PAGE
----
Whether you stay in shape playing tennis or your job requires physical labor, your lifestyle can take a toll on your elbows and shoulders. For many people, mild aches and pains go away after a few days of rest and ibuprofen. But for others, joint pain is constant, and it doesn’t respond to heating pads or ice packs.
If you have pain, stiffness or swelling in your shoulder or elbow, it may be time to see your doctor – especially if you have a hard time moving your joint or performing daily activities. Joint pain is usually a reliable sign that something is wrong. But with proper diagnosis and treatment, it can often be reversed.
Your shoulder is called a ball-and-socket joint. That’s because the top of your upper arm has a rounded shape, like a ball. It fits into a cup-shaped hollow (socket) in your shoulder blade. Ball-and-socket joints are highly flexible. In fact, your shoulder has a broader, more diverse range of motion than any other joint in your body.
The elbow is a hinge joint that connects your forearm to your upper arm. It allows you to bend and straighten your arm.
Your shoulders and elbows are held together by various tissues. Ligaments connect the bones to other bones. Tendons connect bones with muscles. And a layer of slippery tissue called cartilage covers the ends of your bones. This helps them glide against each other during movement.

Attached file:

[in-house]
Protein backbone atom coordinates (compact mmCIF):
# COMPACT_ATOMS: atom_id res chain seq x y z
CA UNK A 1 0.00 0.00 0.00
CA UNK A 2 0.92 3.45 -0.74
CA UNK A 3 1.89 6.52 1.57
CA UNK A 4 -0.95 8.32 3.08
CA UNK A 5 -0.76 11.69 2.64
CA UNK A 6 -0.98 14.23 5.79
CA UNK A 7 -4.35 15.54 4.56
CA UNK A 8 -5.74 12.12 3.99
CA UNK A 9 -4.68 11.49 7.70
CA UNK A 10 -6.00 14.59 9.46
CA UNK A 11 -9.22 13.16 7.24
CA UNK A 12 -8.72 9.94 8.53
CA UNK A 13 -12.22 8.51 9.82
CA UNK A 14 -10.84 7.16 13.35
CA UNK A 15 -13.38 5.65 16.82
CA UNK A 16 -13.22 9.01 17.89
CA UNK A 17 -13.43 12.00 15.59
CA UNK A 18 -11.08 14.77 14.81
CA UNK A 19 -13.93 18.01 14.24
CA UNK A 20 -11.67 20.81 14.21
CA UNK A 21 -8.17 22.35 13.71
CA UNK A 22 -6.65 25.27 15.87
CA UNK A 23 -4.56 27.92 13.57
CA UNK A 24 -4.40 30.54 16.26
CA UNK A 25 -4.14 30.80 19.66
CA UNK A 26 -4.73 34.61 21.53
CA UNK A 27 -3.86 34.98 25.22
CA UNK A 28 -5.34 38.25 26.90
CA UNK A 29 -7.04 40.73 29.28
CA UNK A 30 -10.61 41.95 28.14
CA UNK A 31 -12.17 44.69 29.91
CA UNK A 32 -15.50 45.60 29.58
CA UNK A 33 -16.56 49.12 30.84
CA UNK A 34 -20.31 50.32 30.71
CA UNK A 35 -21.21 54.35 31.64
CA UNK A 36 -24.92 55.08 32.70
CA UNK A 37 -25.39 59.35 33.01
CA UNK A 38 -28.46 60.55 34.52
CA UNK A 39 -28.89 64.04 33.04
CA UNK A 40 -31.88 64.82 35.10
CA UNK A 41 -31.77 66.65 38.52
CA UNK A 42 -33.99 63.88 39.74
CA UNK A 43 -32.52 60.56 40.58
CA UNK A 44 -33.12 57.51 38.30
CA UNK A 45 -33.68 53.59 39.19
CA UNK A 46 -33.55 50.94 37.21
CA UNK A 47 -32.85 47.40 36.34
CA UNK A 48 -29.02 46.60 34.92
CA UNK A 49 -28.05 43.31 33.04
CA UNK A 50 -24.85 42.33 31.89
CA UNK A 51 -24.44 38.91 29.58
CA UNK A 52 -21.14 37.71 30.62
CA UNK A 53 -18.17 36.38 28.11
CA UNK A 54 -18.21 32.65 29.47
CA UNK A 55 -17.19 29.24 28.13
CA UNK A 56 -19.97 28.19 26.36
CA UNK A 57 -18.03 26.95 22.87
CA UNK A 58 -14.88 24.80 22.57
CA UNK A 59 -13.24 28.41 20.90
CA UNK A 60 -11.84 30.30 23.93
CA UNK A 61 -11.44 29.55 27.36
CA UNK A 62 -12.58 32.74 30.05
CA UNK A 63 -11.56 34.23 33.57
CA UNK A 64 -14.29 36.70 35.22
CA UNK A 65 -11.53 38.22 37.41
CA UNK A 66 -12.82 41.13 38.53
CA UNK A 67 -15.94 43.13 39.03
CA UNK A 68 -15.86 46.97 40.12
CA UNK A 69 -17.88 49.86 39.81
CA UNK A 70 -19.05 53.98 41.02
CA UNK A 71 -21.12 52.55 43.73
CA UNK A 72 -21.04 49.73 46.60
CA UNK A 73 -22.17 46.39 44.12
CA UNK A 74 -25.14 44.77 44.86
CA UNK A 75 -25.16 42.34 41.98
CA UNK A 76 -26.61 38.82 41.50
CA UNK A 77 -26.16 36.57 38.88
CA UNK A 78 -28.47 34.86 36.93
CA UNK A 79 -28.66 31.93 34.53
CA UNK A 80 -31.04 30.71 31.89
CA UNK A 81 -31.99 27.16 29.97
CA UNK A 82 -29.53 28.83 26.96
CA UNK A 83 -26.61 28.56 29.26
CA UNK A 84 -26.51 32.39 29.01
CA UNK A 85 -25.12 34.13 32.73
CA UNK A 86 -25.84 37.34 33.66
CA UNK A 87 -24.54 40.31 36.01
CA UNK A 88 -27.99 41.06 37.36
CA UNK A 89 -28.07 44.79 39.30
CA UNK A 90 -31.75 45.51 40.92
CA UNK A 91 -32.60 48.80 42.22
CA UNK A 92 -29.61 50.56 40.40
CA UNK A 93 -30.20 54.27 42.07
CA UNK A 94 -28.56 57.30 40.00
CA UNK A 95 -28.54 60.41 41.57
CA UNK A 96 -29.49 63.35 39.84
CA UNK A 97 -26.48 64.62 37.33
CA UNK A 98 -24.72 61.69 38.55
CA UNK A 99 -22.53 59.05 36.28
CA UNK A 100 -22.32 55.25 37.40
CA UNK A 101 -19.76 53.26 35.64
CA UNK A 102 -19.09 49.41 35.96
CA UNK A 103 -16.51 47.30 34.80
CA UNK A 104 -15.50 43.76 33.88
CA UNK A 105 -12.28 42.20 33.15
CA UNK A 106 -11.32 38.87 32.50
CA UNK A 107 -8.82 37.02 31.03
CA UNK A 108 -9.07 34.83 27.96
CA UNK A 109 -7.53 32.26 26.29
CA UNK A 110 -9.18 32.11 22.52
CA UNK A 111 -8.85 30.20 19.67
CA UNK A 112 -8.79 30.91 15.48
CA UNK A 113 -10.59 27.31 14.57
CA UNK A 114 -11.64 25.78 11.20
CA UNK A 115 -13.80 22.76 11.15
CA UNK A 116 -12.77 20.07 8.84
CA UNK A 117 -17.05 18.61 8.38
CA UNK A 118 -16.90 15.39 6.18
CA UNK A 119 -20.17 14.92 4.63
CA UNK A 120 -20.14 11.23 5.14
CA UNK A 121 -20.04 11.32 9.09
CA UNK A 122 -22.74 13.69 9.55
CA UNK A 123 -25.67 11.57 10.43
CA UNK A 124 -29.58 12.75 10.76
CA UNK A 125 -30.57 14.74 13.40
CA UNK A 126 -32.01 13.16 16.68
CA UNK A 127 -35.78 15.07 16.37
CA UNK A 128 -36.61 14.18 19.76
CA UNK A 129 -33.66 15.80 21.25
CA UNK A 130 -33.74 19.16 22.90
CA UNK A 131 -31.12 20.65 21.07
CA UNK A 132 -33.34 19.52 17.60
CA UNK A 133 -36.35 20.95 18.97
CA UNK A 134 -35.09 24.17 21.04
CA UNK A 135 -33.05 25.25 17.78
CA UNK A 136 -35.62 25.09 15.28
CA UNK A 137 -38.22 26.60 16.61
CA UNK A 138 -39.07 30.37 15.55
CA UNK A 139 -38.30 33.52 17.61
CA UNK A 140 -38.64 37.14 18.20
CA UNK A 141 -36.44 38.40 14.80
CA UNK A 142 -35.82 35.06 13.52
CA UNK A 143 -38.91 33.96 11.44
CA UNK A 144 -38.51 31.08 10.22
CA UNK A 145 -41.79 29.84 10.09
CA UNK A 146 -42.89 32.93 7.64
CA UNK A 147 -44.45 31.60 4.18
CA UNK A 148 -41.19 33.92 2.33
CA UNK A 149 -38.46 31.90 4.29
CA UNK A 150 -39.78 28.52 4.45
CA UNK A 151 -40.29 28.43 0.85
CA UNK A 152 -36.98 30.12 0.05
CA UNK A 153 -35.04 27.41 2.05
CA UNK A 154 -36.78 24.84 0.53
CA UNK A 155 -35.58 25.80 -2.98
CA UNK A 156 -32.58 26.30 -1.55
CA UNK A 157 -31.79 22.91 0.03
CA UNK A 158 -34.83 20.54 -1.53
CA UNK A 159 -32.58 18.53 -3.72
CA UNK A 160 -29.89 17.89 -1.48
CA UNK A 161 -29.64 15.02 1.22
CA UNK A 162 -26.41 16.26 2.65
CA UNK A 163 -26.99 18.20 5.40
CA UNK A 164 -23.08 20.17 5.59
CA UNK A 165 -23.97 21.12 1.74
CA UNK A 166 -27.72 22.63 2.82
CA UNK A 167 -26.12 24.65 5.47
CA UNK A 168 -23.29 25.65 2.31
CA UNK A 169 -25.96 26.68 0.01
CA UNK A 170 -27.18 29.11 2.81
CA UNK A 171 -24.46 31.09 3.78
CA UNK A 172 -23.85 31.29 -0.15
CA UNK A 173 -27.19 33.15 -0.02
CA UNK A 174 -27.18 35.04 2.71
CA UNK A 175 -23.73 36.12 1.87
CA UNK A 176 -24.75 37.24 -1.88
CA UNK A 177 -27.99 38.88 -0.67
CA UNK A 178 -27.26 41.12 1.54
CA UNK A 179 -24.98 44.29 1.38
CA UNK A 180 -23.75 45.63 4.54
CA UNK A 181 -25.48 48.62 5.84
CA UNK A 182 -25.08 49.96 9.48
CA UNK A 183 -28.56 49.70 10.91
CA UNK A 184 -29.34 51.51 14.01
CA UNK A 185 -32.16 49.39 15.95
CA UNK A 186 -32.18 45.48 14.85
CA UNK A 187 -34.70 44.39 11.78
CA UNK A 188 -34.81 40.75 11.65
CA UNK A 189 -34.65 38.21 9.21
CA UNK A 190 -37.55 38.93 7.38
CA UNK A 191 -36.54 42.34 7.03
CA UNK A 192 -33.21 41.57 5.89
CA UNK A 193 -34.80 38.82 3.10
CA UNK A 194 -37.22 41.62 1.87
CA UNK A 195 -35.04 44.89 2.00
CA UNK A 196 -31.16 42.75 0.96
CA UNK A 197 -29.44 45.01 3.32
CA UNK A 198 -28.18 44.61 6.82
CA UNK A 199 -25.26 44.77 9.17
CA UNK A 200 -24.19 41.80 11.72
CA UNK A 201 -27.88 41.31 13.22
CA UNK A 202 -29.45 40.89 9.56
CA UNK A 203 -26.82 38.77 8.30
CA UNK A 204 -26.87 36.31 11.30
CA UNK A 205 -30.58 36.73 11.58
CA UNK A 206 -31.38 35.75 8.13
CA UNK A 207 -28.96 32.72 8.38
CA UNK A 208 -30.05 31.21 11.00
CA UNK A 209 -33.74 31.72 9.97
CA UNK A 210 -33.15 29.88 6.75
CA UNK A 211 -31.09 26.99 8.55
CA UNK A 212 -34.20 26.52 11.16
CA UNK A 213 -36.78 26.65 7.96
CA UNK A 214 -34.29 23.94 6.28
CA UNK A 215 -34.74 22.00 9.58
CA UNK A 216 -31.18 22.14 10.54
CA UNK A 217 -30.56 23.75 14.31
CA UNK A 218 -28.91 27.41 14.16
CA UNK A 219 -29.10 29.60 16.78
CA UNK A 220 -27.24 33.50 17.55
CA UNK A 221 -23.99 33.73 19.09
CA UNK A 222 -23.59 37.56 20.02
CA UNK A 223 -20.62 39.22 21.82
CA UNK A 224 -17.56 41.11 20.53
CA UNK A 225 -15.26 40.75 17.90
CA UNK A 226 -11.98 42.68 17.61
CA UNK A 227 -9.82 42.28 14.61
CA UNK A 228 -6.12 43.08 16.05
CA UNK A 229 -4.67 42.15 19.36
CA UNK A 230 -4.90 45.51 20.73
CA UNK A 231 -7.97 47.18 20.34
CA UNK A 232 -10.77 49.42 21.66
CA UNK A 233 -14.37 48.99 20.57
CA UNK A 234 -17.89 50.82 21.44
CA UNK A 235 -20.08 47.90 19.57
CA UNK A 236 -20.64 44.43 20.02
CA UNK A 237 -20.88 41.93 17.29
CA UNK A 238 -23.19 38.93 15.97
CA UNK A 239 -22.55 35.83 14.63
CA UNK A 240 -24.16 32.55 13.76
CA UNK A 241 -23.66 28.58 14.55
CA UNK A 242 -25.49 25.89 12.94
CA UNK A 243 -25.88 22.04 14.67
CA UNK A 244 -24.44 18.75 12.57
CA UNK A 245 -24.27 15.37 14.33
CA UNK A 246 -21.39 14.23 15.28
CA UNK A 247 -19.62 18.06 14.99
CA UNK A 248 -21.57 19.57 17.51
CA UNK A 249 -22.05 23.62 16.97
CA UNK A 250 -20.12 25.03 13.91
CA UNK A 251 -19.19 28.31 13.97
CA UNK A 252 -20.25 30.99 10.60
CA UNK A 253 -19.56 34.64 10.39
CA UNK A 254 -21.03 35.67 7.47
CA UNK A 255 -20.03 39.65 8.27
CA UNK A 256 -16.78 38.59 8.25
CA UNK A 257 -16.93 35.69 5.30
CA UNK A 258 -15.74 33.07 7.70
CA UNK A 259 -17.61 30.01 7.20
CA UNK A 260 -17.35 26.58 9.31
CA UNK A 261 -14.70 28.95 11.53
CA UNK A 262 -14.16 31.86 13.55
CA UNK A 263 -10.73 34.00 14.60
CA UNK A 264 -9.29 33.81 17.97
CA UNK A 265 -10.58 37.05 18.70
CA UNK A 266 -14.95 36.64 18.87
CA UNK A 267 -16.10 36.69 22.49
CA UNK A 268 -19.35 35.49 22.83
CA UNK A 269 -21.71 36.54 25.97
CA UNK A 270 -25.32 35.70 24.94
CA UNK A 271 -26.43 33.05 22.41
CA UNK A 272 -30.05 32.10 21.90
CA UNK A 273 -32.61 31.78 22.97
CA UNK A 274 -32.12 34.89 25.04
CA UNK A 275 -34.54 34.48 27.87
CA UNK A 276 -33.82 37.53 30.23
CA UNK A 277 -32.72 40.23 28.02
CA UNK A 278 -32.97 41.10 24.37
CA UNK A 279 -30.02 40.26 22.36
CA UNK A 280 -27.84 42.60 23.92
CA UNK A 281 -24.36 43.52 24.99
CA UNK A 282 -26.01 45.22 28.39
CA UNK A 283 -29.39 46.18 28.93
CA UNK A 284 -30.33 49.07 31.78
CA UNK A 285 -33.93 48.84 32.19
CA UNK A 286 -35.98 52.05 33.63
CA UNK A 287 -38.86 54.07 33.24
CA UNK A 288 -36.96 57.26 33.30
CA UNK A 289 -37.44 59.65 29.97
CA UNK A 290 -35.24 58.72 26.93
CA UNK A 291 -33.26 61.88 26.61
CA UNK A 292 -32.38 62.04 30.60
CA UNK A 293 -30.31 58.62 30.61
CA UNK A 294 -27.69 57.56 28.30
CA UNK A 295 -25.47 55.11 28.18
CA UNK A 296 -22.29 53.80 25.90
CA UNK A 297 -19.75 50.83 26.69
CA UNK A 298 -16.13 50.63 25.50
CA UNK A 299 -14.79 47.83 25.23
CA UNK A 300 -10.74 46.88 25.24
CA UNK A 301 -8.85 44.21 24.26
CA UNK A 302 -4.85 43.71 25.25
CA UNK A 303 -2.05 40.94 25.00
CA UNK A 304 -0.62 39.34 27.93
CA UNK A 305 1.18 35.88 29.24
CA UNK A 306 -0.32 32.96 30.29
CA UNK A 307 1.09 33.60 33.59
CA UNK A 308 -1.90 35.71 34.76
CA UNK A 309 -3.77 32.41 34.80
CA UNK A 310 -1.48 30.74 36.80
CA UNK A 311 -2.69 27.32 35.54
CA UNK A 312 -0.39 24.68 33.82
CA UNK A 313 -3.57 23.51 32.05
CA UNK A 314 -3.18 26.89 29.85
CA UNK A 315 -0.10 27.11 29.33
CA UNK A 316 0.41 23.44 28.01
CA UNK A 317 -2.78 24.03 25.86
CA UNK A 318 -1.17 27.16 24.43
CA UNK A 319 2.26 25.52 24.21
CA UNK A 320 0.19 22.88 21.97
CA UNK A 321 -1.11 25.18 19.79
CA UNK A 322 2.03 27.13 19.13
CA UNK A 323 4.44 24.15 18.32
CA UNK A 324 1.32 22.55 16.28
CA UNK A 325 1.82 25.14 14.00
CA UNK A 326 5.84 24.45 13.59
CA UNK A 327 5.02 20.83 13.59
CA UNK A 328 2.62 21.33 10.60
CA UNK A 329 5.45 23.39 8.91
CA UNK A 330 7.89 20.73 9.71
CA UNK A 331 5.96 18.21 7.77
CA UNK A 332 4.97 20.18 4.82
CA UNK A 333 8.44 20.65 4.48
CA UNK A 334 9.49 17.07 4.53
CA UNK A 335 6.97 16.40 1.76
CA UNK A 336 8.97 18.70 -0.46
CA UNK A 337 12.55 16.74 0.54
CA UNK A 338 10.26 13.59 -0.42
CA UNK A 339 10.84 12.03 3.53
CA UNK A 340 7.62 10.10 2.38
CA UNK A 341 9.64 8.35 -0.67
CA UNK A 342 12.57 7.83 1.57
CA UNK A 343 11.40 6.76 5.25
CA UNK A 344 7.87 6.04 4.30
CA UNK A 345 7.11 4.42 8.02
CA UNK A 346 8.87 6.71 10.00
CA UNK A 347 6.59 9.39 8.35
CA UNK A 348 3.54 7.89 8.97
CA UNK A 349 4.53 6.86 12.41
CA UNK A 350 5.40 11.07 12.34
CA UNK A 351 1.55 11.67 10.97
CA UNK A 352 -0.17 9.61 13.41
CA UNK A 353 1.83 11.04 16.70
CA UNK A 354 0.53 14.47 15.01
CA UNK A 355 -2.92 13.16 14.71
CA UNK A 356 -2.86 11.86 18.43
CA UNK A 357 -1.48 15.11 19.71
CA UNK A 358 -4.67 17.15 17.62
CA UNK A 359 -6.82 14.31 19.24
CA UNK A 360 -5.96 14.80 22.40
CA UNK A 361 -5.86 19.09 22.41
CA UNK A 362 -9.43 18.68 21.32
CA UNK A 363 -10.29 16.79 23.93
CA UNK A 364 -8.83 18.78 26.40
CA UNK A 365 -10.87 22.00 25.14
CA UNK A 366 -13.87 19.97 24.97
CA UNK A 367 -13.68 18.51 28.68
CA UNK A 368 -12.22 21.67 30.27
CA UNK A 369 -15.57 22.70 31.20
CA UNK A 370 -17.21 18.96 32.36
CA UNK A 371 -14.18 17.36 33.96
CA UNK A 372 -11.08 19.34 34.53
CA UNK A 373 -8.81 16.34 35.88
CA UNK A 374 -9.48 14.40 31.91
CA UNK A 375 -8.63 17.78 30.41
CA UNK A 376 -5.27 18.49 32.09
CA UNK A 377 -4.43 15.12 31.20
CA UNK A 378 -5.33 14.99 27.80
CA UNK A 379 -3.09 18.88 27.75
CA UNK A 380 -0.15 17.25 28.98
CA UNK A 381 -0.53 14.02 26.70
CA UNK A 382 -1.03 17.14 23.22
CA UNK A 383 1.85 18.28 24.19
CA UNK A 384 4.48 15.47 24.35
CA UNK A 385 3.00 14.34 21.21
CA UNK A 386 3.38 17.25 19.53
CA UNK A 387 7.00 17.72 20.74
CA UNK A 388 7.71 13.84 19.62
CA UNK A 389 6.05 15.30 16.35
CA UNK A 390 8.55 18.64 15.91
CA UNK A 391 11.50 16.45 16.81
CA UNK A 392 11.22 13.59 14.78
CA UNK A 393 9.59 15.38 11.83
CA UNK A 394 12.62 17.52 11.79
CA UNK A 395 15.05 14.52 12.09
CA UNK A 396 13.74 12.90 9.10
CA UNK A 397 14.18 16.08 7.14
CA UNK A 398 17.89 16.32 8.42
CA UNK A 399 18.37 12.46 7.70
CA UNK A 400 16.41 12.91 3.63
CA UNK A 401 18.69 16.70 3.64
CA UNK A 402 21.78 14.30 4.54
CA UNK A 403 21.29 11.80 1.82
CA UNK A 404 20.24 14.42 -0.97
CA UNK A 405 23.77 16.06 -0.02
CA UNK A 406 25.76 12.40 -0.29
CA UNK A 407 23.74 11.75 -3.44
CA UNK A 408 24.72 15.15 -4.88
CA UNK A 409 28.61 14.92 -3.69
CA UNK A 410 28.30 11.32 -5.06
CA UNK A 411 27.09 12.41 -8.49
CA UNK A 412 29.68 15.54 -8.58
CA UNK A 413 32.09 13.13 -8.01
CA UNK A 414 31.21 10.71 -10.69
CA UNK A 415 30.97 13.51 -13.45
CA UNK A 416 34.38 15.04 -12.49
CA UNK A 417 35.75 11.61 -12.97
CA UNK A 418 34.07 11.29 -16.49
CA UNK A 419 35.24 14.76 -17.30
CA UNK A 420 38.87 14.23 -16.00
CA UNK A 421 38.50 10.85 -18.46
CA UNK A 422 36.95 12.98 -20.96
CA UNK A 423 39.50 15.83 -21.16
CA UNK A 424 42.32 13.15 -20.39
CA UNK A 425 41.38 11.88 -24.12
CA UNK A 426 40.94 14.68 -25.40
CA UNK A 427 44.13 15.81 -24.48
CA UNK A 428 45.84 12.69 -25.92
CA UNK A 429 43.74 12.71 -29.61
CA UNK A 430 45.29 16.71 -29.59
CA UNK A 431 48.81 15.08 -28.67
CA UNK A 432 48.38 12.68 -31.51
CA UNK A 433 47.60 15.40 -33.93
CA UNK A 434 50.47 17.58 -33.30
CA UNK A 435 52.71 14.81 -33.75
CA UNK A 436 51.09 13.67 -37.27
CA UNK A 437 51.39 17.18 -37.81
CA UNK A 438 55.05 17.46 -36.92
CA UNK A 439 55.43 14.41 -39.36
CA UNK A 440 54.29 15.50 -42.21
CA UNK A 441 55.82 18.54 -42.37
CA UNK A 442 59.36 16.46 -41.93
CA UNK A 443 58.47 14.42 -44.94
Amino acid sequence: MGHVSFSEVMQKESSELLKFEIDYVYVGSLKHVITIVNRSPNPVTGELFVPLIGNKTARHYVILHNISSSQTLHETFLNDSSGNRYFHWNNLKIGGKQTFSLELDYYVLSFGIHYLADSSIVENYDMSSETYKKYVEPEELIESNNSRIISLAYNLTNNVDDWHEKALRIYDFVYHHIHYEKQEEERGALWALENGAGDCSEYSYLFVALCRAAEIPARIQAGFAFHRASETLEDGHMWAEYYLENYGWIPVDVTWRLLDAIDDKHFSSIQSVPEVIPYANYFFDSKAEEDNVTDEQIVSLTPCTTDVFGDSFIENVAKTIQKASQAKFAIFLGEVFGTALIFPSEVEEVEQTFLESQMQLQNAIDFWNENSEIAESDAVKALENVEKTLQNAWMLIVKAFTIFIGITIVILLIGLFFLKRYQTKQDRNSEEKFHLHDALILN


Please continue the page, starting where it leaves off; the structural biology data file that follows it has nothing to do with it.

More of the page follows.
If something harms a part of your joint – whether it's a bone or the tissue around it – you may have pain, weakness, numbness and other symptoms that make it hard to use your arm or shoulder.
Even if your symptoms are mild, you should talk to your doctor. If caught early, many shoulder and elbow problems can be managed without surgery. But if left untreated, your injury or medical condition can worsen – and may need surgical correction.
Mercy’s orthopedic specialists understand that sometimes, pain can’t be ignored. It can interfere with your ability to do your job, manage your home or take care of yourself.
Our doctors provide many treatment options for shoulder and elbow disorders. Your unique care plan will address the cause of your pain. Depending on the severity of your condition, it may include:
If you’re tired of living with shoulder or elbow pain, talk to your Mercy physician about your treatment options. We’ll help restore your joint function – along with your quality of life.
Learn more about ulnar collateral liagment (UCL) injuries, ways to prevent injury as well as surgical and non-surgical options to treat.
At Mercy, we offer compassionate care for a variety of treatment services, including: